Has MTV-U seen it's last days on Panama City Beach?

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Is college spring break helpful or harmful? It's a big money maker, but critics say it discourages families from coming to the beaches.

MTV-U attracts hundreds of thousands of spring breakers each year and puts over $800,000 into Bay County and the City of Panama City Beach's pockets.

Some say college Spring break is a double-edged sword. On one end, you have the economic impact. On the other, you have the reputation that goes along with it.

Spring Break 2009 brought deaths, car accidents, balcony falls, and a number of alcohol-related incidents to Bay County.

"We've got people moving out. People that live there and are moving out of Panama City Beach because of it," Pastor Greg Aldridge, of Cornerstone Family Fellowship Church said.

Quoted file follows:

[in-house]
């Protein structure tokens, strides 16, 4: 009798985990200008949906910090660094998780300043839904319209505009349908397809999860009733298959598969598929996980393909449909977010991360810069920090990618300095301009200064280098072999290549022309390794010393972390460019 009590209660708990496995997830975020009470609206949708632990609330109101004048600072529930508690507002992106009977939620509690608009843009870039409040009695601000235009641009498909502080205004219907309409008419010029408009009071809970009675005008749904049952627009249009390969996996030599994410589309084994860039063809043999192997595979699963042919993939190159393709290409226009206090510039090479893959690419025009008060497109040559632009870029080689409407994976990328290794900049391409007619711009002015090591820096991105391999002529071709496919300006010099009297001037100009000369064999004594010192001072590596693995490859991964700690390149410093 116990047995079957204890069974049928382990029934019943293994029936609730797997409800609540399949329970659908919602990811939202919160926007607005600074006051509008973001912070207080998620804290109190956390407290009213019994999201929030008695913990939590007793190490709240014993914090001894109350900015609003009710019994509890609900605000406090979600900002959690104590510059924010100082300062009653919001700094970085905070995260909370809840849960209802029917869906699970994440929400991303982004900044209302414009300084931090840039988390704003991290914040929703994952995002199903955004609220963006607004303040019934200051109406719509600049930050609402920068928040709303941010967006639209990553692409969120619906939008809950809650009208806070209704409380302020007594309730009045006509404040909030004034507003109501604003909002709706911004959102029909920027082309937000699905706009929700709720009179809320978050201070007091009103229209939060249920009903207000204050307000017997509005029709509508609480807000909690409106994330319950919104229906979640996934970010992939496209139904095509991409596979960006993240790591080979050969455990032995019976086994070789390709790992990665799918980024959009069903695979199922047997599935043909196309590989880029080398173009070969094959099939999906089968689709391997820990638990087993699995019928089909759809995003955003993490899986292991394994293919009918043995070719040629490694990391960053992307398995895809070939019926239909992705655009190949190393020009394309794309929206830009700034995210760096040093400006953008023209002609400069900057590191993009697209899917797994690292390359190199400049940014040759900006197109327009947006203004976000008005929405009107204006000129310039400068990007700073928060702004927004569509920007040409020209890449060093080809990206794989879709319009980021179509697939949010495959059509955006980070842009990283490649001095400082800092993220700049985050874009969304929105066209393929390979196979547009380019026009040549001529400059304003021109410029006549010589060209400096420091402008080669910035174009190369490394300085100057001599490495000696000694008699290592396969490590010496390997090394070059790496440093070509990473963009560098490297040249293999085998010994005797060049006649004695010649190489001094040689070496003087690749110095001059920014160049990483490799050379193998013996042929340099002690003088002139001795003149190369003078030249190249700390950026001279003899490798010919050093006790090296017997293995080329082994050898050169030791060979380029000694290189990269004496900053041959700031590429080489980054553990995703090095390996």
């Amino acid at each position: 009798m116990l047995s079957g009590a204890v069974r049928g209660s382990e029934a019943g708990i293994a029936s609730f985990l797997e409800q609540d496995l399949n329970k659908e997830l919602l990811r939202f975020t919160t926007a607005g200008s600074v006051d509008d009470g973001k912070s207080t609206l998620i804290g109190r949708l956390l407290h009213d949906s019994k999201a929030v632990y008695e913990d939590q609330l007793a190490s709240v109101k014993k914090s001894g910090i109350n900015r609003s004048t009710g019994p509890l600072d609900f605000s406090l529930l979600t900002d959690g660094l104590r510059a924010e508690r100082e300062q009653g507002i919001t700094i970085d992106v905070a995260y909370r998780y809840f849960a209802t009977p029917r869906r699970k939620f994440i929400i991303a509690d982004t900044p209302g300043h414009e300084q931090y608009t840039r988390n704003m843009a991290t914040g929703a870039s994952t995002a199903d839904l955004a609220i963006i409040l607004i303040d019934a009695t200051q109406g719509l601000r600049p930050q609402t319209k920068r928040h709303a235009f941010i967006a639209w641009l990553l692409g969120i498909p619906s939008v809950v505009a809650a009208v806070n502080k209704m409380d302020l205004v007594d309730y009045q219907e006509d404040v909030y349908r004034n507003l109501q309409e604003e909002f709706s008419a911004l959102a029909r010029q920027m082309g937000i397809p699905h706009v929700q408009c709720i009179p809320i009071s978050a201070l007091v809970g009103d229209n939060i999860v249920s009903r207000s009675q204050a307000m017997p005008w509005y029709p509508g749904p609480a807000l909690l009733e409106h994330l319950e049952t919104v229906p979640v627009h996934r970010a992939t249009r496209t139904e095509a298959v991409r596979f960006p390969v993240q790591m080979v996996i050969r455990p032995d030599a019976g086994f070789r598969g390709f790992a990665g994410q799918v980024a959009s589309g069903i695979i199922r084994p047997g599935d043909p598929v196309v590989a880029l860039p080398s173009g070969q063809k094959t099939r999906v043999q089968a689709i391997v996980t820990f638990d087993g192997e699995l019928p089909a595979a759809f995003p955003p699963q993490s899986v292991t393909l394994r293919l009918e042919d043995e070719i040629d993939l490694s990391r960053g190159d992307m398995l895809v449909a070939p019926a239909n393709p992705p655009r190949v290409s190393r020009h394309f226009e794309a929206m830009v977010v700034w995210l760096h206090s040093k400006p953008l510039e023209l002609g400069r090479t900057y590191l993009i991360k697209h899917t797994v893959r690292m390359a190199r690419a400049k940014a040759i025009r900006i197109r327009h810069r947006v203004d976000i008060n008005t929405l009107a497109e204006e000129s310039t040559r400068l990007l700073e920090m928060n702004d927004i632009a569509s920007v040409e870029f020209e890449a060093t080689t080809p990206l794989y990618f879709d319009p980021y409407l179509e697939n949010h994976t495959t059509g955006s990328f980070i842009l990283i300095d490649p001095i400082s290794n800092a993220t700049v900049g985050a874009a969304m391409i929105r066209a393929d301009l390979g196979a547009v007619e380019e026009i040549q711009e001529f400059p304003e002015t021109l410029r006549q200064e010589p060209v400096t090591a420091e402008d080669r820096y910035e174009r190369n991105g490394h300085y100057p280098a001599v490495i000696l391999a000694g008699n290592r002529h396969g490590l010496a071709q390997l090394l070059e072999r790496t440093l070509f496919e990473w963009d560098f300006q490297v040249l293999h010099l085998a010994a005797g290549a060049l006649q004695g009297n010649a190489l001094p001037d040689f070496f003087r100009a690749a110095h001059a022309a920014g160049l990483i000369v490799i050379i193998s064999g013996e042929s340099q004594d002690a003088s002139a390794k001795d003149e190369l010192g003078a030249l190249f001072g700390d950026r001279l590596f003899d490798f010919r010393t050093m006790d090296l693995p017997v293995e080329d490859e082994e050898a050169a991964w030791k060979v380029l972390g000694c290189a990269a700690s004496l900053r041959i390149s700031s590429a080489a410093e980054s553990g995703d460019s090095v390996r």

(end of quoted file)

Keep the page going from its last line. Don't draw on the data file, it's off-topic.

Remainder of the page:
Tourism officials are considering getting rid of MTV-U and using that $200,000 in marketing elsewhere.

TDC officials say MTV-U wanted to shoot a few reality shows that would shed a bad light on Panama City Beach and would highlight students getting drunk.

"It's not because we didn't drive a lot of business to the beach. It's been very difficult for us to maintain our brand and protect Panama City Beach," Dan Rowe, TDC President said.

"Were going to be throwing that money away if we turned it around and hand it back to MTV-U and come in and have the issues that we had this past year," Marty McDaniel, CVB Chairman said.

Some suggest letting private businesses such as the super clubs drive college spring break and not the Tourist Development Council.

"I really believe if we start to bring families here we will turn around our reputation," Linda Cope, a concerned resident said.

"And I think if we change the paradigm where we are a resort first that attracts spring breakers that is a huge step," Rowe said.

A huge step for officials to promote Panama City Beach as a family-friendly place instead of a Spring break hot spot.



 
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